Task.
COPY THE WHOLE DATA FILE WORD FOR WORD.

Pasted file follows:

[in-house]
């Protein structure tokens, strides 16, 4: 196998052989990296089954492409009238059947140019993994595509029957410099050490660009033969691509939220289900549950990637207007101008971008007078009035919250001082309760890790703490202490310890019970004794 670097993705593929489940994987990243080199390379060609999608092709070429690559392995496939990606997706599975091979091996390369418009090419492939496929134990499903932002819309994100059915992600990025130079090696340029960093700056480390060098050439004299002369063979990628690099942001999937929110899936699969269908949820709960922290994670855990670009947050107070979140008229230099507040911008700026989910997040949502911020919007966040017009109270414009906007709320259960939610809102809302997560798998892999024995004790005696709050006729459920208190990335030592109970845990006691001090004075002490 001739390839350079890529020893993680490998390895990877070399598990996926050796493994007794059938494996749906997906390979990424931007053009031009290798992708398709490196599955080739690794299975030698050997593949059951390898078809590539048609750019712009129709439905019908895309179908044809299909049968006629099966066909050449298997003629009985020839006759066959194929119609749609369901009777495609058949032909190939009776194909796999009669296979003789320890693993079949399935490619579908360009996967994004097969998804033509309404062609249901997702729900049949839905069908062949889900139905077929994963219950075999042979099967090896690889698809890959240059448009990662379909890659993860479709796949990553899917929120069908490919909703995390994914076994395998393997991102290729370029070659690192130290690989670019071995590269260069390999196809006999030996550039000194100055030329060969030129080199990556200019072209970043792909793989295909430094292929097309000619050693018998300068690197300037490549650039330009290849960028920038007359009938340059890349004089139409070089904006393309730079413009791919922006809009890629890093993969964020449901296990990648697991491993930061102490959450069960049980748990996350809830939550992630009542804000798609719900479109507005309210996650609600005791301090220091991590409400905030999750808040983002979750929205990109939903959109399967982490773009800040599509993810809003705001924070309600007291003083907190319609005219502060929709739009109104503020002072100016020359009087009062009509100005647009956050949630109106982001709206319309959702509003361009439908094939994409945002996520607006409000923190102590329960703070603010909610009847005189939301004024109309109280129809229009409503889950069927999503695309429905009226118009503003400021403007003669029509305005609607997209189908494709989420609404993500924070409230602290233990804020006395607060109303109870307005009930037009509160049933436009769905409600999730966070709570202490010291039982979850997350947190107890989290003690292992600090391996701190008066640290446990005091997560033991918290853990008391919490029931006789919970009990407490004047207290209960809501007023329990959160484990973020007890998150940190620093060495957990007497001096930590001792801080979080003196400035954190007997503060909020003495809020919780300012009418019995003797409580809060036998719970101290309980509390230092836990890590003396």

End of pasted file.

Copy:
[in-house]
């Protein structure tokens, strides 16, 4: 196998052989990296089954492409009238059947140019993994595509029957410099050490660009033969691509939220289900549950990637207007101008971008007078009035919250001082309760890790703490202490310890019970004794 670097993705593929489940994987990243080199390379060609999608092709070429690559392995496939990606997706599975091979091996390369418009090419492939496929134990499903932002819309994100059915992600990025130079090696340029960093700056480390060098050439004299002369063979990628690099942001999937929110899936699969269908949820709960922290994670855990670009947050107070979140008229230099507040911008700026989910997040949502911020919007966040017009109270414009906007709320259960939610809102809302997560798998892999024995004790005696709050006729459920208190990335030592109970845990006691001090004075002490 001739390839350079890529020893993680490998390895990877070399598990996926050796493994007794059938494996749906997906390979990424931007053009031009290798992708398709490196599955080739690794299975030698050997593949059951390898078809590539048609750019712009129709439905019908895309179908044809299909049968006629099966066909050449298997003629009985020839006759066959194929119609749609369901009777495609058949032909190939009776194909796999009669296979003789320890693993079949399935490619579908360009996967994004097969998804033509309404062609249901997702729900049949839905069908062949889900139905077929994963219950075999042979099967090896690889698809890959240059448009990662379909890659993860479709796949990553899917929120069908490919909703995390994914076994395998393997991102290729370029070659690192130290690989670019071995590269260069390999196809006999030996550039000194100055030329060969030129080199990556200019072209970043792909793989295909430094292929097309000619050693018998300068690197300037490549650039330009290849960028920038007359009938340059890349004089139409070089904006393309730079413009791919922006809009890629890093993969964020449901296990990648697991491993930061102490959450069960049980748990996350809830939550992630009542804000798609719900479109507005309210996650609600005791301090220091991590409400905030999750808040983002979750929205990109939903959109399967982490773009800040599509993810809003705001924070309600007291003083907190319609005219502060929709739009109104503020002072100016020359009087009062009509100005647009956050949630109106982001709206319309959702509003361009439908094939994409945002996520607006409000923190102590329960703070603010909610009847005189939301004024109309109280129809229009409503889950069927999503695309429905009226118009503003400021403007003669029509305005609607997209189908494709989420609404993500924070409230602290233990804020006395607060109303109870307005009930037009509160049933436009769905409600999730966070709570202490010291039982979850997350947190107890989290003690292992600090391996701190008066640290446990005091997560033991918290853990008391919490029931006789919970009990407490004047207290209960809501007023329990959160484990973020007890998150940190620093060495957990007497001096930590001792801080979080003196400035954190007997503060909020003495809020919780300012009418019995003797409580809060036998719970101290309980509390230092836990890590003396």